In Menopausal Women How Does Black Cohosh Compare to Estrogen Effect Menopausal Symptoms Research Paper

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Black Cohosh Efficacy for Reducing Menopausal Symptom Severity

Menopause occurs when women transition into late middle age, around the age of 51 years (reviewed by Leach and Moore, 2012). During this transition many women will experience a significant decline in quality of life due to the emergence of menopausal symptoms. This decline can be caused by the natural aging process or a medical procedure, but the symptoms are generally the same regardless of the cause. Menopausal symptoms arise when the ovaries gradually become unresponsive to follicle-stimulating hormone (FSH) and luteinizing hormone (LH), thereby producing less circulating progesterone and estrogen. The symptoms include hot flashes and sweating (vasomotor), vaginal atrophy and dryness, and loss of libido.

Most women (? 85%) can expect the duration of menopausal symptoms to last between 5 months and 10 years, with an average of about 3.5 years (reviewed by Leach and Moore, 2012). Given the duration of these symptoms and the sometimes significant impact on quality of life, there is a need for effective ways to manage symptom severity. Historically, the approach offered by physicians was to compensate for reduced levels of circulating estrogen and progesterone using hormone therapy (reviewed by Borrelli and Ernst, 2008a). Hormone replacement therapy (HRT) was widely used until several randomized clinical trials revealed that the health risks associated with prolonged HRT treatment outweighed the benefits for women experiencing mild to moderate symptoms.

Exogenous estrogen has primarily been used to reduce vasomotor symptoms and urogenital atrophy, but its efficacy is highly variable between women and hot flash episodes (Notelovitz, 2006). Close to 20% and 10% of women experiencing hot flashes due to natural or surgically-induced menopause, respectively, experience estrogen unresponsive hot flashes. In addition, although HRT has been shown to be effective for reducing the severity and frequency of hot flashes for most women, there is no consistent evidence suggesting that a women's quality of life will necessarily improve (Luoto, 2009). Given these limitations and the discovery that HRT significantly increases the risk of breast cancer, total cancer, venous thromboembolism, and stroke (Prentice, Manson, and Rossouw, 2009), it should come as no surprise that HRT is no longer recommended for treating menopausal symptoms for most women.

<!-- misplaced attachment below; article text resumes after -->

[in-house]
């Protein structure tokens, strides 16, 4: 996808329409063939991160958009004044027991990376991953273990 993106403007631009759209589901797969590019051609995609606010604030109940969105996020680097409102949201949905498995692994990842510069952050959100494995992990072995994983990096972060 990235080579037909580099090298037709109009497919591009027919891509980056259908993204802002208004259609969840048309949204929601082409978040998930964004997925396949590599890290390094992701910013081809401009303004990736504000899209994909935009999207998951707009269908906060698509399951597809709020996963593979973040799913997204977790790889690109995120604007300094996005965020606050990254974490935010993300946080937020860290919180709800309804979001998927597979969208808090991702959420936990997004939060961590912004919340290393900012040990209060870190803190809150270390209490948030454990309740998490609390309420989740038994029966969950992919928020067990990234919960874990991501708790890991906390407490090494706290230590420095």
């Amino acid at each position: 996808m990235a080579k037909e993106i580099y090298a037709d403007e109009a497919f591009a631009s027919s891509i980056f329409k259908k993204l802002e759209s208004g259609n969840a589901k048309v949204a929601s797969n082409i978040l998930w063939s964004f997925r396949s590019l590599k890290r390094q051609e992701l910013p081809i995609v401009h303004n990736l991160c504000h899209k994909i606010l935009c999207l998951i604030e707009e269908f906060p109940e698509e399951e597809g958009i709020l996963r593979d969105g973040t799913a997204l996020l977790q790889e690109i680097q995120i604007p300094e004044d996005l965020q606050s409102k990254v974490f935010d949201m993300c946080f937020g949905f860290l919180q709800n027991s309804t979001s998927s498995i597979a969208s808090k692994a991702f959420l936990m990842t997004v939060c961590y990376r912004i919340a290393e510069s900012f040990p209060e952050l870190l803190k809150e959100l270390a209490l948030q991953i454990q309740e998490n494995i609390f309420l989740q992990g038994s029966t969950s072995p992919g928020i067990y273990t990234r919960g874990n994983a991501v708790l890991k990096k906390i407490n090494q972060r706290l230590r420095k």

Since HRT has fallen out of favor there is a need to discover other treatments that can reduce symptom severity. Native Americans have historically relied on black cohosh (Cimicifuga racemosa) to treat menstrual irregularity and some contemporary physicians have been recommending the herb to patients unable or unwilling to risk HRT therapy (reviewed by Moore, 2012), but the evidence supporting its efficacy remains controversial.

Black cohosh has many names, including bugbane, black snakeroot, rattle weed, and wanzenkraut and it grows wild in eastern North America (reviewed by Leach and Moore, 2012). Opinions about the pharmacological effects of the herb have changed over the years. Current theory proposes that the herb acts on the central nervous system rather than the ovaries, thereby reducing circulating LH levels and symptom severity. Libido has been reported to improve, probably due to the herbs dopaminergic-2 (D2) receptor antagonist activity and the resulting reduction in prolactin levels. The reduced D2 receptor activity has also been associated with increased osteoblast activity, increased bone mineral density, and decreased bone loss.

This report will examine the evidence supporting the use of black cohosh to treat menopausal symptoms. PubMed, the online portal for the National Library of Medicine, will be used to search for recent publications. Preference will be given to strong study designs, including meta-analyses, systematic reviews, and randomized controlled-studies. The quality of the publication will also be taken into consideration; for example, the Cochrane Database of Systematic Reviews and the Journal of the American Medical Association would be preferred over lesser known publications.

The Evidence